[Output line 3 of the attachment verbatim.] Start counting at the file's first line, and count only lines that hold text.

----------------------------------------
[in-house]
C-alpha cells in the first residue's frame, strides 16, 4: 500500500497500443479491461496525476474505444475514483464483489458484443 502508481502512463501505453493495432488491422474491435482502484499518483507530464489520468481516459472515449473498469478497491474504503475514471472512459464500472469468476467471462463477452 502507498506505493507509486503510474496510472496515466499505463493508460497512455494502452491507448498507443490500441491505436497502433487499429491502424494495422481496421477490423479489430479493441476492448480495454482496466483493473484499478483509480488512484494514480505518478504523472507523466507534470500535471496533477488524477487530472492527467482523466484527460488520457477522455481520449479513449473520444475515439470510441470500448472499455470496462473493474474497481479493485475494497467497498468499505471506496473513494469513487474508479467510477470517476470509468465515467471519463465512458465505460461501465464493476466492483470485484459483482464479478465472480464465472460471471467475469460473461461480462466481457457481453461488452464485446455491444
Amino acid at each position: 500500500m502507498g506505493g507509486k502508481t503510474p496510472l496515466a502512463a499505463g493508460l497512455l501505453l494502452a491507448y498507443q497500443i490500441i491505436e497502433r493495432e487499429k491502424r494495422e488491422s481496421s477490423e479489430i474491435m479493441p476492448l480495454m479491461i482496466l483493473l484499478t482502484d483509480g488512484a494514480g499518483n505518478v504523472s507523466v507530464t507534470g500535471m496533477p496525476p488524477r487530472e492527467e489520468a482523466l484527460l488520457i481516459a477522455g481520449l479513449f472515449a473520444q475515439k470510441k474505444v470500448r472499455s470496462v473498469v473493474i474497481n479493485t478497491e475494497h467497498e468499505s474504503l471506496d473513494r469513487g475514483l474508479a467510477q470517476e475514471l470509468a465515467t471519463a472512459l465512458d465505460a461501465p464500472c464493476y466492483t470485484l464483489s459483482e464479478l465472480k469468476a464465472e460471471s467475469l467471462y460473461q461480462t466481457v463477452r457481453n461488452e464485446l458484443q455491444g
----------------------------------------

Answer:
Amino acid at each position: 500500500m502507498g506505493g507509486k502508481t503510474p496510472l496515466a502512463a499505463g493508460l497512455l501505453l494502452a491507448y498507443q497500443i490500441i491505436e497502433r493495432e487499429k491502424r494495422e488491422s481496421s477490423e479489430i474491435m479493441p476492448l480495454m479491461i482496466l483493473l484499478t482502484d483509480g488512484a494514480g499518483n505518478v504523472s507523466v507530464t507534470g500535471m496533477p496525476p488524477r487530472e492527467e489520468a482523466l484527460l488520457i481516459a477522455g481520449l479513449f472515449a473520444q475515439k470510441k474505444v470500448r472499455s470496462v473498469v473493474i474497481n479493485t478497491e475494497h467497498e468499505s474504503l471506496d473513494r469513487g475514483l474508479a467510477q470517476e475514471l470509468a465515467t471519463a472512459l465512458d465505460a461501465p464500472c464493476y466492483t470485484l464483489s459483482e464479478l465472480k469468476a464465472e460471471s467475469l467471462y460473461q461480462t466481457v463477452r457481453n461488452e464485446l458484443q455491444g